From Publishers Weekly
In 1989 Herbert Kramer, a communications consultant, was told he had terminal cancer; he died in April 1992. Written during the years following the diagnosis, this is the remarkable account of how he came to terms with death. What makes this work noteworthy is that it is the joint effort of the dying man and his wife, Kay, a Connecticut clinical social worker whose specialty is counseling terminally ill people. Some sections of this book were written by Herbert, others by Kay, and the rest is dialogue between the two. In these conversations the husband's spirits (and the reader's) are uplifted by his wife's wisdom. The couple discuss the nature of reality, death, love, the meaning of life and the quandaries faced by the dying, such as whether to allow the use of extraordinary measures to extend life. As described by Kay Kramer, Herbert Kramer's was a peaceful death for which he was ready. Reading this memoir one understands why.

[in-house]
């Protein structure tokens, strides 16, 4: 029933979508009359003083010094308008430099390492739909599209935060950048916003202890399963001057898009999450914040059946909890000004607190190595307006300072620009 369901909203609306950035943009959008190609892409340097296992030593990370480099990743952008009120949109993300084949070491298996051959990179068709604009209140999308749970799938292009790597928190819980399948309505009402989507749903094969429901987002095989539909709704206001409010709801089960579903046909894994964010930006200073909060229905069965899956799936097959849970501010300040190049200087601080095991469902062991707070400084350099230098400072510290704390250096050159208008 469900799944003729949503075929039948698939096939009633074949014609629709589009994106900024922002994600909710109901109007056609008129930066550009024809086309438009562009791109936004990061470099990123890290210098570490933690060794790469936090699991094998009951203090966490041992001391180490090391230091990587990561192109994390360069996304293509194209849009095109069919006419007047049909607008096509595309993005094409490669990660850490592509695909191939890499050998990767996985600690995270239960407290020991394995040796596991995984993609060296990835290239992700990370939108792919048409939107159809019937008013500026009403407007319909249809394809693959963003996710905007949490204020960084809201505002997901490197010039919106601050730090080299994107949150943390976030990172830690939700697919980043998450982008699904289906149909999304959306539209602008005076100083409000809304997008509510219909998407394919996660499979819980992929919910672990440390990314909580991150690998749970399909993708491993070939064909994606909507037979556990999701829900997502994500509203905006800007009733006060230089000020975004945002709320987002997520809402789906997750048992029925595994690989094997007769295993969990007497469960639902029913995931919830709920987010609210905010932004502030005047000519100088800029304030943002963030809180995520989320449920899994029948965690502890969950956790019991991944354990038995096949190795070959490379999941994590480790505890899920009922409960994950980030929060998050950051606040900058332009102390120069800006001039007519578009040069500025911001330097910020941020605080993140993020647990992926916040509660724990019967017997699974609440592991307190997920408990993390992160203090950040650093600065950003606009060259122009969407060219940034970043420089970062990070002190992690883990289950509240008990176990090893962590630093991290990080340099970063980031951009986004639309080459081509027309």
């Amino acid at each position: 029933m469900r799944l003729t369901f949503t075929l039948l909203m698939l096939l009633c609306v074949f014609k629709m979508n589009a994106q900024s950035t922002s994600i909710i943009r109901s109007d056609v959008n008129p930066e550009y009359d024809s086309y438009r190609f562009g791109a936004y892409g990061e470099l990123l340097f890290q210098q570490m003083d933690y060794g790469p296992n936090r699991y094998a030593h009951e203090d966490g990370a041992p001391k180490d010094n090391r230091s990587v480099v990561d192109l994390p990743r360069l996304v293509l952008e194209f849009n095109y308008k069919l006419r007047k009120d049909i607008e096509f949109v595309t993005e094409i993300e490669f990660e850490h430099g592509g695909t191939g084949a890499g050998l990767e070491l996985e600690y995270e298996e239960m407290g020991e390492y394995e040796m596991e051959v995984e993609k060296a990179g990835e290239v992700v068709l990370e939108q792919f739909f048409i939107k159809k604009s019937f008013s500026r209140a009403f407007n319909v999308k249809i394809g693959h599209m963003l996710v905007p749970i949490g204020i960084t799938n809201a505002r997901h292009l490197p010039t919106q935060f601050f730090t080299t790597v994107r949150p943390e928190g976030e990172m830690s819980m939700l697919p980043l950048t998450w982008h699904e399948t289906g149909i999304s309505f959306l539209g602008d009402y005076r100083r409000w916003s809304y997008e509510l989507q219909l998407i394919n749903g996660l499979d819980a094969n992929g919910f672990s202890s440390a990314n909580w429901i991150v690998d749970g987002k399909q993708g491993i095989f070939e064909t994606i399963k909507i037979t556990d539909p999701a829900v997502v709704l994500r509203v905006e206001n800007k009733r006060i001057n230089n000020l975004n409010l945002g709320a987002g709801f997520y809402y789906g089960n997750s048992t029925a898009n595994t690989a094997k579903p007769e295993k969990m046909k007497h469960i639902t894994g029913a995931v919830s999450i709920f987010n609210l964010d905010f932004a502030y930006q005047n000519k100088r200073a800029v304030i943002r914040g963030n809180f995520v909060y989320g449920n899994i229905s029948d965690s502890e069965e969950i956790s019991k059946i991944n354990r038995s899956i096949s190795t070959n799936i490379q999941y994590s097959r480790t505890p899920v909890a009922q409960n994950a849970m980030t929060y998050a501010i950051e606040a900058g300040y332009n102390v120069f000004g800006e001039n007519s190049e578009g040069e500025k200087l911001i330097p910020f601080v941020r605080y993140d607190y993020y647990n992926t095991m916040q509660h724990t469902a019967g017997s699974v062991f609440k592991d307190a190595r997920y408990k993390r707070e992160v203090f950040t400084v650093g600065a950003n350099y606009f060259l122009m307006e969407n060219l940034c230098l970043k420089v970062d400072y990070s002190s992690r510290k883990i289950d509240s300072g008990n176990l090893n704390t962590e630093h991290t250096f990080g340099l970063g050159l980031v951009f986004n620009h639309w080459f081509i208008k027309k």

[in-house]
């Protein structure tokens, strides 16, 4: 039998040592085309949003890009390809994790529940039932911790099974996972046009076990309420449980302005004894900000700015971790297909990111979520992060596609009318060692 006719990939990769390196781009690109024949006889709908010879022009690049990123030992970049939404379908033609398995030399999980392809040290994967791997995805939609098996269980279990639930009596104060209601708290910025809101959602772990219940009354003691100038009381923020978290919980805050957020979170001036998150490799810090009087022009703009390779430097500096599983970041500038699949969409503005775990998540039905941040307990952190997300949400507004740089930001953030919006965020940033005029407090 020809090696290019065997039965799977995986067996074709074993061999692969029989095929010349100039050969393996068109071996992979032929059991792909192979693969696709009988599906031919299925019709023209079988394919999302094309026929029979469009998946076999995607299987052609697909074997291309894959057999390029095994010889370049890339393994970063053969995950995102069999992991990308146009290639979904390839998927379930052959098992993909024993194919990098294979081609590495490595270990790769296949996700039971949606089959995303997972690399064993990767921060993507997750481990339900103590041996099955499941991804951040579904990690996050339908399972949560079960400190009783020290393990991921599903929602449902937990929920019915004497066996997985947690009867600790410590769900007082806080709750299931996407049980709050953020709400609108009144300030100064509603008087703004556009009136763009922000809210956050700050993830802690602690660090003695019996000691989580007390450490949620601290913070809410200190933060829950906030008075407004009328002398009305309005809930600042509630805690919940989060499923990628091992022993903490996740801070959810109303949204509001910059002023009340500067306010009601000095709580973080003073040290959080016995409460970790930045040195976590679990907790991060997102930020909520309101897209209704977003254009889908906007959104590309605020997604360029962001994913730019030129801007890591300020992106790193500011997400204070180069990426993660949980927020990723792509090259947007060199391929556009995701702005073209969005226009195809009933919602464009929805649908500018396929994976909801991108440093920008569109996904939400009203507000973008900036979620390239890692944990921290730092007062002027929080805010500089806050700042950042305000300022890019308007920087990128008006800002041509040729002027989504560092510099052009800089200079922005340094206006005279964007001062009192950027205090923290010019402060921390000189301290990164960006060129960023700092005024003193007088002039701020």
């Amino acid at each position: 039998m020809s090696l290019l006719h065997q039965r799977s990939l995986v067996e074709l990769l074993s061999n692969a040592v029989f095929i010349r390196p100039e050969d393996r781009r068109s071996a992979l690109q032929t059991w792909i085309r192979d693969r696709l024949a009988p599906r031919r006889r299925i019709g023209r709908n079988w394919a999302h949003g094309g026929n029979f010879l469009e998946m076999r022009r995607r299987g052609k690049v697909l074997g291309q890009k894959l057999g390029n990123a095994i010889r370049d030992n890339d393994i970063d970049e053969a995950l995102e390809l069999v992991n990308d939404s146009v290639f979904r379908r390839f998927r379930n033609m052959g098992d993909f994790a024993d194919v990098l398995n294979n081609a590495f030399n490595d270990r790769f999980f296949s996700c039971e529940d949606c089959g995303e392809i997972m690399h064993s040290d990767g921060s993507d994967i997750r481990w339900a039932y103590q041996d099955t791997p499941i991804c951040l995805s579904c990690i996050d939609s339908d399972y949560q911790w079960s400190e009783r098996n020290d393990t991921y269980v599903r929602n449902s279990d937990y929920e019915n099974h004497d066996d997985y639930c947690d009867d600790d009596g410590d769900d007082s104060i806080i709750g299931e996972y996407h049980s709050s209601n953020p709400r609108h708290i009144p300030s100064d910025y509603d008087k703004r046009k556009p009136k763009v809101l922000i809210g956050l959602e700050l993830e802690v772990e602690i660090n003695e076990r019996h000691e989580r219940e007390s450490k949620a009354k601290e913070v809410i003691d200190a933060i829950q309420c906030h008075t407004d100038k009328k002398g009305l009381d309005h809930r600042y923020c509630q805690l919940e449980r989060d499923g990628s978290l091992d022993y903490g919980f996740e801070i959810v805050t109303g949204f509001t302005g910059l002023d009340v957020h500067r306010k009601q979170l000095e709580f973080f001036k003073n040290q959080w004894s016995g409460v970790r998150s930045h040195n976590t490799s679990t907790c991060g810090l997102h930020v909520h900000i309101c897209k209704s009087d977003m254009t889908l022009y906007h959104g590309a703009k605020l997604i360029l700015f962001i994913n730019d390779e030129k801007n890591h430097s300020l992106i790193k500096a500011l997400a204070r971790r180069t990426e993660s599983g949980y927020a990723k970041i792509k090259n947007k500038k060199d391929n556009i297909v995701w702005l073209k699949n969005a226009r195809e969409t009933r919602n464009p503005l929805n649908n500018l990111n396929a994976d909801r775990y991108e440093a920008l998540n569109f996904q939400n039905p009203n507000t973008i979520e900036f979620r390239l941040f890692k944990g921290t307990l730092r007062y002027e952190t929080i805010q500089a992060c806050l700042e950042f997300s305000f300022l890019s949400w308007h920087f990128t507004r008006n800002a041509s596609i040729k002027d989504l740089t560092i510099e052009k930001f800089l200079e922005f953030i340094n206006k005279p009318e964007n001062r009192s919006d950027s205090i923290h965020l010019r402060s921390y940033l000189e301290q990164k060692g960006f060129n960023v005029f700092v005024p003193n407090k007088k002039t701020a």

Copyright 1992 Reed Business Information, Inc.
From Library Journal
As a joint project, this book consists of conversations between husband and wife and Herbert's meditations on death and dying, as he faces his own death from cancer. Herbert is a communications consultant, and Kay a grief therapist for the terminally ill and their families. The book follows the course of Herbert's illness, his reflections on the disease, the spiritual support and guidance he receives from his wife, and his own preparation for death. Those with a spiritual bent will find more comfort here than those without, but the couple's honesty and courage are inspiring, and most readers should find something valuable in it. Highly recommended for psychology collections.- Bonnie Hoffman, Stony Brook, N.Y.
Copyright 1993 Reed Business Information, Inc.